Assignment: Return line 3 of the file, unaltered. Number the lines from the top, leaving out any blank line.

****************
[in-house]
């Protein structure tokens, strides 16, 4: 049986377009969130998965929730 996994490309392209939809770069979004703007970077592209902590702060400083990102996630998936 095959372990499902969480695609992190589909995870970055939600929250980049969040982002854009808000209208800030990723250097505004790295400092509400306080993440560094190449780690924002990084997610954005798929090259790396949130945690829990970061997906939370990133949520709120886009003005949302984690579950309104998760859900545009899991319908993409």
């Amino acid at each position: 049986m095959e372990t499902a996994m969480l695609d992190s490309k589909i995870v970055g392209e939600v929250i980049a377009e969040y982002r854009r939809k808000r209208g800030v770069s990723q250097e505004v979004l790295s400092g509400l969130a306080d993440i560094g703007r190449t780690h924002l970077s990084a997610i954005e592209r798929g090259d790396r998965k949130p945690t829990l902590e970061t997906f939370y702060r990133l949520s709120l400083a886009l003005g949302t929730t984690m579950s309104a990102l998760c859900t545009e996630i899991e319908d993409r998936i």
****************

């Amino acid at each position: 049986m095959e372990t499902a996994m969480l695609d992190s490309k589909i995870v970055g392209e939600v929250i980049a377009e969040y982002r854009r939809k808000r209208g800030v770069s990723q250097e505004v979004l790295s400092g509400l969130a306080d993440i560094g703007r190449t780690h924002l970077s990084a997610i954005e592209r798929g090259d790396r998965k949130p945690t829990l902590e970061t997906f939370y702060r990133l949520s709120l400083a886009l003005g949302t929730t984690m579950s309104a990102l998760c859900t545009e996630i899991e319908d993409r998936i």